Most of us know the story of “The Fox and the Grapes” (not to be confused with the thinly veiled racism metaphor The Fox and the Hound.) If you don’t, shame on the sparse environment you were raised in and read it here. And if you’re too lazy to read even that, I can sum it up for you first-grade-primer style:
Fox sees grapes on tree.
Fox jumps up for grapes on tree.
Fox says “Fuck the grapes. They’re probably nasty.”
Fox walks away.
First graders these days are saying “fuck,” right? I digress. The moral of this fable is that it’s easy to disdain what’s hard to reach. It’s where the term “sour grapes” comes from.
However, if there’s anything we’ve learned together on our magical journey through this blog, it’s that the stories we accept with the fewest questions are the ones that we should question most. While the most accepted interpretation of the story is the fox rejecting the grapes out of pride and lack of ambition, another perspective to take would be this: It is often more wise to disdain the unreachable than it is to try to reach them.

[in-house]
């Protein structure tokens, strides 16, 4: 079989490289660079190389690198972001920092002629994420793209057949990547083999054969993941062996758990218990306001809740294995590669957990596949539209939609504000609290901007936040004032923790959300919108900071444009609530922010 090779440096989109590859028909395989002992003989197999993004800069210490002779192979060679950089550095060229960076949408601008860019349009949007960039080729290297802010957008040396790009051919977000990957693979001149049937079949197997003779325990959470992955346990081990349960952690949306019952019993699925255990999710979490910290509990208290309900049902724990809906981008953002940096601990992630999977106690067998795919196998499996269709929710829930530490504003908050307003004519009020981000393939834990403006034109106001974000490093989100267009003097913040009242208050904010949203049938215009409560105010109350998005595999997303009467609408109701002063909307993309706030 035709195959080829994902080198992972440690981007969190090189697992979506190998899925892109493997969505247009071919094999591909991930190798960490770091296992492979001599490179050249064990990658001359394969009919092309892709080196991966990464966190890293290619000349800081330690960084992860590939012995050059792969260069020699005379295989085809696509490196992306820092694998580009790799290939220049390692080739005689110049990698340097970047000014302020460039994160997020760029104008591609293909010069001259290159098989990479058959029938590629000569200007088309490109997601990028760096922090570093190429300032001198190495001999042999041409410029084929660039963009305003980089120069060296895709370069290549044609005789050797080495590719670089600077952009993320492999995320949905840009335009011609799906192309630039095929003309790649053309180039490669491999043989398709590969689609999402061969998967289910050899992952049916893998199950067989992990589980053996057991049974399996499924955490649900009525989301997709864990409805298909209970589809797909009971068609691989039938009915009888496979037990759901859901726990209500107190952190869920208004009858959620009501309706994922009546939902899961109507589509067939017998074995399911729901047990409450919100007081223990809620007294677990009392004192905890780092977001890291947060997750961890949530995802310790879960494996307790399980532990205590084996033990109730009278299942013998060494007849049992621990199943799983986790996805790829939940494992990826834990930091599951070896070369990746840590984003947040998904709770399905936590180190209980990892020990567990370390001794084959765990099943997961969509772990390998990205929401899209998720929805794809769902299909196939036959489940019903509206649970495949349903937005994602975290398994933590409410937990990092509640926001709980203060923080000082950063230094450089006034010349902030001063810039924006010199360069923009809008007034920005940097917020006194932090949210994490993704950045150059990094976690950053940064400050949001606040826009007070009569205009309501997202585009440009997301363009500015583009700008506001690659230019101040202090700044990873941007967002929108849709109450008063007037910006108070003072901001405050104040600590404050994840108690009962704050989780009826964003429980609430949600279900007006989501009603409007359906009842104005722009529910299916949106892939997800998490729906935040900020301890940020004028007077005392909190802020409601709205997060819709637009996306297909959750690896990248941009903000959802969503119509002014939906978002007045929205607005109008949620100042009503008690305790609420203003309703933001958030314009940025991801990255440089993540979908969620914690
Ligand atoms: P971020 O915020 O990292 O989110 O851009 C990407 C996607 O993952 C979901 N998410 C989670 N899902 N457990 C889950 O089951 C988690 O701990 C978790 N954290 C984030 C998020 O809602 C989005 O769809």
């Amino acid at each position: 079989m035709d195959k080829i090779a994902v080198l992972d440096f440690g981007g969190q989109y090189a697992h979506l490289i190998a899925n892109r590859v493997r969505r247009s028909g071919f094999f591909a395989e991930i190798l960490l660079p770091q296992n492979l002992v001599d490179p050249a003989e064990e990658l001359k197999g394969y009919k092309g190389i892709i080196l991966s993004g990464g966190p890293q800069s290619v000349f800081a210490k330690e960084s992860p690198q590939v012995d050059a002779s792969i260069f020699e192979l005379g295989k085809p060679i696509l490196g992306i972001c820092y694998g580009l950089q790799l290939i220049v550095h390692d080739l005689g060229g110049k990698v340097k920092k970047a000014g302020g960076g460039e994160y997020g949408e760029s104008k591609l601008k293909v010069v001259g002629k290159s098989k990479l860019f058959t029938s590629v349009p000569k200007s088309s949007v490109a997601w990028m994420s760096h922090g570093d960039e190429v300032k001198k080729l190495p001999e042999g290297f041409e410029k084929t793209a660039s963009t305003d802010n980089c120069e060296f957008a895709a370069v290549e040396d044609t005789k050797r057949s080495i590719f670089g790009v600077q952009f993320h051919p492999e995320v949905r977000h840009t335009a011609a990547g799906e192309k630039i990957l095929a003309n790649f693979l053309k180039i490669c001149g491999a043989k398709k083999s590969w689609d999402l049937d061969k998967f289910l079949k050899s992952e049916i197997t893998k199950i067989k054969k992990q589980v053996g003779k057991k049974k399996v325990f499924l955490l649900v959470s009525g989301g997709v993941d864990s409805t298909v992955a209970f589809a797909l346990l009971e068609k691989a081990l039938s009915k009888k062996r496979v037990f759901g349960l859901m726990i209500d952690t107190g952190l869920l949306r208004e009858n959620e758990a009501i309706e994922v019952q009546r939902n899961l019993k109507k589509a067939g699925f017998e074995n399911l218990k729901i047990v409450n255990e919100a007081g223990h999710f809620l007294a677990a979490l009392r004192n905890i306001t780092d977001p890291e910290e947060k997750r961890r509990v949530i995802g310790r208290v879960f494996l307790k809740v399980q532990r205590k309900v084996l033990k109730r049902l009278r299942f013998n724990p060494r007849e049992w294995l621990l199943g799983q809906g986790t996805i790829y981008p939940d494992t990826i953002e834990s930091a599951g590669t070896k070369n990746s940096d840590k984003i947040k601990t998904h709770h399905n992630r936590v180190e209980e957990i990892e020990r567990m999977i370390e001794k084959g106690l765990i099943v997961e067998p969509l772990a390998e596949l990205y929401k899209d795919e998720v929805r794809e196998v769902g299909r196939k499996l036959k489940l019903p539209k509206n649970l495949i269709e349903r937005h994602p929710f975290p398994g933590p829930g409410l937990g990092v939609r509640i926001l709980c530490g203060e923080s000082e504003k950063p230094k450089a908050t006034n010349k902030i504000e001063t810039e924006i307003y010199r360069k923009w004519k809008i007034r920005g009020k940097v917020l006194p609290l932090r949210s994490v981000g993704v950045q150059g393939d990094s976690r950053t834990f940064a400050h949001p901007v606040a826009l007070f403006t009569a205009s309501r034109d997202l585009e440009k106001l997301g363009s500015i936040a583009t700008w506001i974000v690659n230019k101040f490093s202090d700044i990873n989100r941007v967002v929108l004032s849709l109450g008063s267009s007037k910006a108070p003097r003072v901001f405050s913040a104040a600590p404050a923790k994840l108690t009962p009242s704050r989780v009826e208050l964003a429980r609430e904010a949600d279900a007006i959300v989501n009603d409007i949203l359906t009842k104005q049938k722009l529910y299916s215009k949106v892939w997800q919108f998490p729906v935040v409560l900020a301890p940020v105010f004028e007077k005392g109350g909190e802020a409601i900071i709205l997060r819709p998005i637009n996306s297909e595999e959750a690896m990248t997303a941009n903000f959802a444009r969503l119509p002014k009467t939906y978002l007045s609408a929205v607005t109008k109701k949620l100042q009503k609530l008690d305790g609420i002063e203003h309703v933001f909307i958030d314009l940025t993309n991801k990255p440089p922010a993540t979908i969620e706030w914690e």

A story many middle class Americans are raised on is “The Rudy Effect,” the belief that trying your darndest is enough to lead you to success. No. Just, no. As the wise and powerful Yoda said, “Do or do not. There is no try.” You either make it on the team or you don’t. Get the promotion or you don’t. Get the girl/guy/it or don’t. The underdog is not always so glorious a position – not without a helluva lot of hard work (and a sprinkle of luck). If a goal you’ve set is realistically unreachable and will only cause you pain and detriment in the pursuit of it, then let it go, let it go…
Dammit, Disney. Damn you to hell.
Sour grapes can be turned to wine. But only from the branches you can actually reach.
The 48 Laws of Power by Robert Greene
Outliers: The Story of Success by Malcolm Gladwell